I really should not have picked up the soundtrack to Toy Story 2 before going to see it when it was released in 1999. I had to find out the hard way that Robert Goulet was singing in the movie.
The soundtrack also included "When Somebody Loved Me." Jessie's song about Emily, the little girl who owned and forgot about her, really affected me. Where Toy Story showed the secret life of toys, Toy Story 2 dealt strongly with the fact that, eventually, children outgrow their toys, and these characters, who thrived on playtime with their owners, could become lonely and forgotten. The film also focused on the collector mentality, which I did get caught up in a few years later, that maintains that toys are for looking, not playing. But the lesson that Jessie and Woody learned is that being loved as someone's toy, even for a short time, is more important than being locked inside a gilded cage, never to be played with again, avoiding the pain and heartbreak that would inevitably come. Wait a second, I'm half afraid this post is about to turn into a review of Toy Story 3 (good movie, go see it).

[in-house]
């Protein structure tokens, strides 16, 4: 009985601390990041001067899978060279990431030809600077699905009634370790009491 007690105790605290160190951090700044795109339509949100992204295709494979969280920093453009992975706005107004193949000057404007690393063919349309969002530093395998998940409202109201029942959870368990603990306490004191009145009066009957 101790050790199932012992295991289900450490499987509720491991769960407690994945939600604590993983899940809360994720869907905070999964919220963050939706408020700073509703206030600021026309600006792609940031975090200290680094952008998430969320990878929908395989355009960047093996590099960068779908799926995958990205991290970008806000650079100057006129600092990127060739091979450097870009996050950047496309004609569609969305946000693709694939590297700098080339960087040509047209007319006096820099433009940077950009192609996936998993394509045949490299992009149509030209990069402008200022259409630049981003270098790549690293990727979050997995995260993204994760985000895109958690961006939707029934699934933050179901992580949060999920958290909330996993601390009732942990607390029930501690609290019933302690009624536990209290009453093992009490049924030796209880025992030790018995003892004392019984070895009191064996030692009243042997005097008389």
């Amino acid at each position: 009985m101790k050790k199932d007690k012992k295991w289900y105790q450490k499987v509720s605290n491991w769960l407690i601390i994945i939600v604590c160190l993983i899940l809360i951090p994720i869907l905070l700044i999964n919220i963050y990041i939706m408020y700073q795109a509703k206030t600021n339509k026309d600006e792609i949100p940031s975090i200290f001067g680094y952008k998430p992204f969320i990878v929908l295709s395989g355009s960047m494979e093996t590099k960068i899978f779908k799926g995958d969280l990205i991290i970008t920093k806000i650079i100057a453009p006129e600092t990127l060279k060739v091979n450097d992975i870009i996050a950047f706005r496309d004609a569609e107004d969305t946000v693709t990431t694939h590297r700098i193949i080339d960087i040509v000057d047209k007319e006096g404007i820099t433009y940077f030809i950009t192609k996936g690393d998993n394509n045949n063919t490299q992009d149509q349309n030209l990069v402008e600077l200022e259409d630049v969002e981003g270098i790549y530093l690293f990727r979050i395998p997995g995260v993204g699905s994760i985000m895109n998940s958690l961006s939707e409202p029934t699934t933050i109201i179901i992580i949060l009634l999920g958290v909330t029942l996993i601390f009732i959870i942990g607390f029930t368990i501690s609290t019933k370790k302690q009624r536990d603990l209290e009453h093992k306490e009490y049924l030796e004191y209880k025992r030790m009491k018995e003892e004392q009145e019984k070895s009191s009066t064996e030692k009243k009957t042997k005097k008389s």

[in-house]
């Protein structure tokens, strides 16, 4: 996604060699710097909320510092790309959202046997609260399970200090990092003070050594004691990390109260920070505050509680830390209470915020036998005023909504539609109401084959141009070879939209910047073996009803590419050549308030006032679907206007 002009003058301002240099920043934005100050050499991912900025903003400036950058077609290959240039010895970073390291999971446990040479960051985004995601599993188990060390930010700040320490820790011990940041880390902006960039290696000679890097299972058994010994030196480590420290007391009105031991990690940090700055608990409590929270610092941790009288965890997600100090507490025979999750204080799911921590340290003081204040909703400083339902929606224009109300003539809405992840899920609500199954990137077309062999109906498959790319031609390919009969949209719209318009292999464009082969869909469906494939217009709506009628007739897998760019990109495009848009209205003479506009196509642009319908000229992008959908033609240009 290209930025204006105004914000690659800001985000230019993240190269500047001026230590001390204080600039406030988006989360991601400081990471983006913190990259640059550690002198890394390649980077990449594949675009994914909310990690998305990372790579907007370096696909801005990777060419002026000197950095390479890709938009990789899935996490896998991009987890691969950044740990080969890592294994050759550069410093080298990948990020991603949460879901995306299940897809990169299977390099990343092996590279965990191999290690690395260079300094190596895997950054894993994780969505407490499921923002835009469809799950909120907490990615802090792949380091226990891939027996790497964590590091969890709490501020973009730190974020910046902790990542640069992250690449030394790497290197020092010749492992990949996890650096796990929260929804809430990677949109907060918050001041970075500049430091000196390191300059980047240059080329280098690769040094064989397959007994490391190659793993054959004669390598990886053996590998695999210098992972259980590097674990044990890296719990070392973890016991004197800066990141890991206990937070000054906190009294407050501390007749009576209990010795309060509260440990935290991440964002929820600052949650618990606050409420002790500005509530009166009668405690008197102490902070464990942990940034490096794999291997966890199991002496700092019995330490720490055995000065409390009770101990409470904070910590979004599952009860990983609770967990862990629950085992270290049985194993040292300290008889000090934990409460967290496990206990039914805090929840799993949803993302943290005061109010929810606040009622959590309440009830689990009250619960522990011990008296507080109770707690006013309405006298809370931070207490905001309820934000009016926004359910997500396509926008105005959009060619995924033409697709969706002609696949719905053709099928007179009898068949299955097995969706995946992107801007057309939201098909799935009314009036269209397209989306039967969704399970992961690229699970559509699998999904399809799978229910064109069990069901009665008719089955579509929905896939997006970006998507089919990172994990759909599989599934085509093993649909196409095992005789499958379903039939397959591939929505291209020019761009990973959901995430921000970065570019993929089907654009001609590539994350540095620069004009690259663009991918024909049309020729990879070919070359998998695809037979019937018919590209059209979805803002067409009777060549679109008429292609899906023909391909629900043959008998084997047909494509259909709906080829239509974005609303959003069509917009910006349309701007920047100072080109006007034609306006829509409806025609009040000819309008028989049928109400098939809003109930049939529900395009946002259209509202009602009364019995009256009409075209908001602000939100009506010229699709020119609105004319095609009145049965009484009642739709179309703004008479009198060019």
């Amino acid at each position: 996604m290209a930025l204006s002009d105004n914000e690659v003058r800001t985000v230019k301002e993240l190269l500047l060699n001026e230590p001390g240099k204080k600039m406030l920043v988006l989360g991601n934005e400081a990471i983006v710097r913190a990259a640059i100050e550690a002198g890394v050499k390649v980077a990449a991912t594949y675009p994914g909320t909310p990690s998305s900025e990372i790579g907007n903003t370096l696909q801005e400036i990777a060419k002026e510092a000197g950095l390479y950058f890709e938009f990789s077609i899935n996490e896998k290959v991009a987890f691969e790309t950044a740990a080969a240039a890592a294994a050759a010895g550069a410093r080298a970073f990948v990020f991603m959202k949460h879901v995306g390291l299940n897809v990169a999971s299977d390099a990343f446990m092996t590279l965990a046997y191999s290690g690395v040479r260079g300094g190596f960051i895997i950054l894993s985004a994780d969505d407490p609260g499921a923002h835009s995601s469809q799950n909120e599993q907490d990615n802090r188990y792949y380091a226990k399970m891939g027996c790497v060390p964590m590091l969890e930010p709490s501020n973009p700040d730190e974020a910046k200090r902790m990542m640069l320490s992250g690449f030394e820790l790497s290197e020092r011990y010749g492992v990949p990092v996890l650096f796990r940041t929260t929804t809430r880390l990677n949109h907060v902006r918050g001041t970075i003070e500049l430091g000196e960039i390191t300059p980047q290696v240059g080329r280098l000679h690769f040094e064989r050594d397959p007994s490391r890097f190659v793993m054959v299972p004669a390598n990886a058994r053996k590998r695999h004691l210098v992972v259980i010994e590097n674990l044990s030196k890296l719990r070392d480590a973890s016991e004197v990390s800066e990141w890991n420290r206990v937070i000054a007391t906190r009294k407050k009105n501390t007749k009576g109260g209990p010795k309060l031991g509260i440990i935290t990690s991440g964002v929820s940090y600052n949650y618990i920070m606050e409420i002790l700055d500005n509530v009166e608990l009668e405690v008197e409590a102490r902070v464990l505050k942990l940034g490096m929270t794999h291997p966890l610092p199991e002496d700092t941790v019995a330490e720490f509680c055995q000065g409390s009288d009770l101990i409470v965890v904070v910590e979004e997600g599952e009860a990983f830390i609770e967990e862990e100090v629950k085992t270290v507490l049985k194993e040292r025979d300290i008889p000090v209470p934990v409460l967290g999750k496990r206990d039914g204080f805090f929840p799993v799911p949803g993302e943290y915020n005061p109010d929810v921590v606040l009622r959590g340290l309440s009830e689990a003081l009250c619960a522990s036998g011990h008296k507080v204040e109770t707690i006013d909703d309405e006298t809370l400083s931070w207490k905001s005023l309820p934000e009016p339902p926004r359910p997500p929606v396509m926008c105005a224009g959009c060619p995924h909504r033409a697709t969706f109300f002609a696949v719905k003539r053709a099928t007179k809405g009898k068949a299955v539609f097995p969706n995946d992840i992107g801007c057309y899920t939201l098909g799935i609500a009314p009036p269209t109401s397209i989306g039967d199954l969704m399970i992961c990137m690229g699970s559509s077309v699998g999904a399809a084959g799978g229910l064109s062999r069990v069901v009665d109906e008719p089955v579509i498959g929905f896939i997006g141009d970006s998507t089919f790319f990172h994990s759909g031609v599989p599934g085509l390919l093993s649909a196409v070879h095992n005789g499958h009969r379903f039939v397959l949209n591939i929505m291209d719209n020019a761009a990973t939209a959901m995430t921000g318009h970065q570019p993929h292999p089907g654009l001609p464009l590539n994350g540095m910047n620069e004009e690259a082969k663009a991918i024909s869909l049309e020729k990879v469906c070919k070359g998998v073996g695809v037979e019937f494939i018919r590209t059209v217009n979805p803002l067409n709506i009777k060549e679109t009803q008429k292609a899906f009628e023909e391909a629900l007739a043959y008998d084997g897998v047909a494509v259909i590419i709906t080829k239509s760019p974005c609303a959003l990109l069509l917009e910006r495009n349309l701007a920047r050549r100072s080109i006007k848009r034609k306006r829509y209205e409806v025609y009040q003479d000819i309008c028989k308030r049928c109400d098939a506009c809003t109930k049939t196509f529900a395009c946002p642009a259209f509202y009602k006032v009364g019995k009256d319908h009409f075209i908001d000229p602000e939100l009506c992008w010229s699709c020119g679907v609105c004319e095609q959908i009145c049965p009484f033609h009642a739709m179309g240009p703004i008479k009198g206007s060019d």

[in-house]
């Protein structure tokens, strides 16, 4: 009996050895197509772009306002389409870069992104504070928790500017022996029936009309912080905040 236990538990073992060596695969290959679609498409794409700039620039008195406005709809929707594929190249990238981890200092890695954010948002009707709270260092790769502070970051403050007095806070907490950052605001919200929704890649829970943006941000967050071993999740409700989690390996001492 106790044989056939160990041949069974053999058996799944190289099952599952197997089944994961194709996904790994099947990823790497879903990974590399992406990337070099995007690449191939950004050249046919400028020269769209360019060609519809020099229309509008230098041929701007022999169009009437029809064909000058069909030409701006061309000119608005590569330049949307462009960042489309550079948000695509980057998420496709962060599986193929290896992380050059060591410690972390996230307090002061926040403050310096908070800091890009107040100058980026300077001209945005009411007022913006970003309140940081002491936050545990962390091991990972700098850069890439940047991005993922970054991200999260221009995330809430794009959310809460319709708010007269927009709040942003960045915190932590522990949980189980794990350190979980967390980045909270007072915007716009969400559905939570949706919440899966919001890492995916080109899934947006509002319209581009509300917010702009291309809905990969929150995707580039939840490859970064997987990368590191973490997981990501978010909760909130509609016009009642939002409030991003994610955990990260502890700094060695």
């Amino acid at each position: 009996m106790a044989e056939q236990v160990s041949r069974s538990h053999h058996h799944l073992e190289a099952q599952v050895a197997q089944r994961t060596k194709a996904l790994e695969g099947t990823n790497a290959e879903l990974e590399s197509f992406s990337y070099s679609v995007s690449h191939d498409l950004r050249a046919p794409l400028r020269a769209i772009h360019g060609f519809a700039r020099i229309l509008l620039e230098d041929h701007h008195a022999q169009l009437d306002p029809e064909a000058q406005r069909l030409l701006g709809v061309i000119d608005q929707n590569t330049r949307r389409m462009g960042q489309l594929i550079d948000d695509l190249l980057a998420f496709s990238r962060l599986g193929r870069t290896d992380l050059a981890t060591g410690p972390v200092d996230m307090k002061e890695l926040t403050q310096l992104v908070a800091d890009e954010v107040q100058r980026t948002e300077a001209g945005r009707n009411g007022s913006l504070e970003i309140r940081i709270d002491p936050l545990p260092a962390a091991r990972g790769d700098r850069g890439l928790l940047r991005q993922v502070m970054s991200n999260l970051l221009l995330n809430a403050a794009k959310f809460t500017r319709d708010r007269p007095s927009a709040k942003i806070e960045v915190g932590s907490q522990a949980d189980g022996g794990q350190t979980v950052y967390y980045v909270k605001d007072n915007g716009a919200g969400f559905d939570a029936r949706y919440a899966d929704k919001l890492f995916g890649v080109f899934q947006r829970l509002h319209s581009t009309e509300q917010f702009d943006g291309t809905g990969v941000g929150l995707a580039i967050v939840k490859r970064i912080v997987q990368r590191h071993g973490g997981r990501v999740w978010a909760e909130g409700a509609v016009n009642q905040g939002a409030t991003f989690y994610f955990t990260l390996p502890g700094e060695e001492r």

Jessie was a welcome addition to the cast. While the writers gave her a valid reason to want to avoid further heartache, Jessie seems to have the biggest heart of all the Toy Story characters. She does everything big, with perhaps a little too much enthusiasm. Where Woody retains the floppy physics of a rag doll, every move Jessie makes, while perhaps exuberant, is calculated and certain. It is Jessie who helps Woody realize where he came from, and it is for Jessie's sake that Woody makes the choices he does in Toy Story 2.
Jessie has also become one of my daughter's favorite characters, which is interesting, because her other favorites are the Disney Princesses and Tinkerbell. One of my favorite Disneyland memories is of my daughter meeting Jessie and having some one on one time together in a quiet corner of the park.
As a post script, my collector mentality gave out about the time that Cars was released. I purchased the toy Cars figures to display and keep on my bookshelf, out of the reach of young children, with no intention of taking them down.
Flash forward a couple of years. My son loves his (my former) Lightning McQueen and Mater cars, and won't go to sleep without Red, the fire engine. And you know what, I'm happy they're no longer on the shelf and that the paint has become chipped from countless drops on a tile floor. My son loves them, and that's what brings them to life.
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